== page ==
People with Alzheimer’s disease have trouble sleeping and awaken frequently, but exactly why this happens is unclear. Multiple studies in humans and mice indicate that sleep disruptions raise the risk of Alzheimer’s disease (AD) by increasing the accumulation of disease-causing proteins such as amyloid-beta (A-beta) in the brain.
In their new study, researchers at Baylor College of Medicine were able to reduce the accumulation of A-beta plaques in mice raised to model Alzheimer’s disease by restoring activity of the thalamic reticular nucleus (TRN), a brain region involved in maintaining slow wave sleep (SWS).
Published in the journal Science Translational Medicine, the study suggests that TRN not only may play a previously unsuspected driving role in symptoms associated with Alzheimer’s, but also that restoring its normal activity could be a potential therapeutic approach for the condition.
“Our interest in studying the TRN in the context of Alzheimer’s disease began when we observed in an animal model that TRN activity was generally reduced when compared to … activity of animals without the condition,” said corresponding author Dr. Jeannie Chin, associate professor of neuroscience at Baylor.
When we sleep, the TRN is more active than when we are awake. This increased TRN activity reduces the perception of peripheral sensory information.
Consequently, when we sleep, we typically are not aware of sounds, lights and other sensations, which helps us get a good night sleep.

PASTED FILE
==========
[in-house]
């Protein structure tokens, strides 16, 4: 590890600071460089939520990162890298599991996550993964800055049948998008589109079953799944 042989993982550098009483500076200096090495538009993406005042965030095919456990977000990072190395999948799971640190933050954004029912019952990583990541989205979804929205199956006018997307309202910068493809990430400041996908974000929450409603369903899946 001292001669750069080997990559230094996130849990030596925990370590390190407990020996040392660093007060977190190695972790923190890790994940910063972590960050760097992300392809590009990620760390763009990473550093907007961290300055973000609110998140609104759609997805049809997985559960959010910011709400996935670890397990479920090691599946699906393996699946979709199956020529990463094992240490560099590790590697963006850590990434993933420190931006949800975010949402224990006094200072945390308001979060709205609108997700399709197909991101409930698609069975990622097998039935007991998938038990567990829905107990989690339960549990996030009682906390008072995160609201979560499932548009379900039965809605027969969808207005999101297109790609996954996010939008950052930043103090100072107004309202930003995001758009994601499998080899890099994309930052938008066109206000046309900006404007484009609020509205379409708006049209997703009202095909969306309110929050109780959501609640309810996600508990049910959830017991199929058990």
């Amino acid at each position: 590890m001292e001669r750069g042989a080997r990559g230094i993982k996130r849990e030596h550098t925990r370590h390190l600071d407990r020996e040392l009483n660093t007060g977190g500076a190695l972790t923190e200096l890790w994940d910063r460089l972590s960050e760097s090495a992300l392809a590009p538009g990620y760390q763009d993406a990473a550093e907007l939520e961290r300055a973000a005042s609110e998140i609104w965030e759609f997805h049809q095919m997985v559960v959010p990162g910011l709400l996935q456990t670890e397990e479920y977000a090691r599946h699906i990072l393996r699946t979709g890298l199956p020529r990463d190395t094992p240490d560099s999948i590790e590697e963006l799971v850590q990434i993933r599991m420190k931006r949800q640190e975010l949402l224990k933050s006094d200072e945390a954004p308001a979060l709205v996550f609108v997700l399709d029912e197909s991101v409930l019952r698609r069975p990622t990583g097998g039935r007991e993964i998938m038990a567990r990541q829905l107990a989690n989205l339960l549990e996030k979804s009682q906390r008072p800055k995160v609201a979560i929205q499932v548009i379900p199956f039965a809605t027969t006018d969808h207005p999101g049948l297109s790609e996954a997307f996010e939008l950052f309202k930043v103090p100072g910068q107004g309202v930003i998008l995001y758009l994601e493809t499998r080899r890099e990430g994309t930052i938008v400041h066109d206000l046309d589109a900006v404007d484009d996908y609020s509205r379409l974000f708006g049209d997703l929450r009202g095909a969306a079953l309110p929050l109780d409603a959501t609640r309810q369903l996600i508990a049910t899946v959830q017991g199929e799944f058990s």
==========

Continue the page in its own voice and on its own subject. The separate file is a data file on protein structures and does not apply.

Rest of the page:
“Observing that the TRN in our animal model was less active than in animals without the condition, we investigated the possibility that a quiet TRN could be a reason for the sleep interruptions that are common in people with Alzheimer’s disease,” said first author Dr. Rohan Jagirdar, an instructor in the Chin lab.
The researchers began by determining whether their Alzheimer’s disease mice would wake up more often than mice without the disease during normal sleeping hours. The researchers discovered that, indeed, the Alzheimer’s mice woke up 50% more times than non-Alzheimer’s mice.
Moreover, the Alzheimer’s mice got less than the normal amount of slow wave sleep, the deep restorative sleep during which waste products and metabolites are cleared from the brain.
The loss of sleep was observed in the early stages of disease progression, before the animals developed memory deficits.
“This finding is relevant to the human condition, as research has shown that sleep fragmentation and other sleep disturbances in cognitively normal people are associated with increased Alzheimer’s disease risk,” Chin said. “When AD mice got older, reaching about three to five months, their sleep continued to be disrupted and they also presented with memory deficits.”
Quiet TRN linked to A-beta plaque load
In the AD animal model, measurable levels of A-beta began to appear in the brain when the mice reached about one month of age and began to deposit into plaques by approximately six months of age.
“We assessed whether the sleep fragmentation and reduction of slow wave sleep that we observed in our AD mouse model might be associated with the accumulation of A-beta at later stages, by examining mice at six to seven months of age,” Jagirdar said.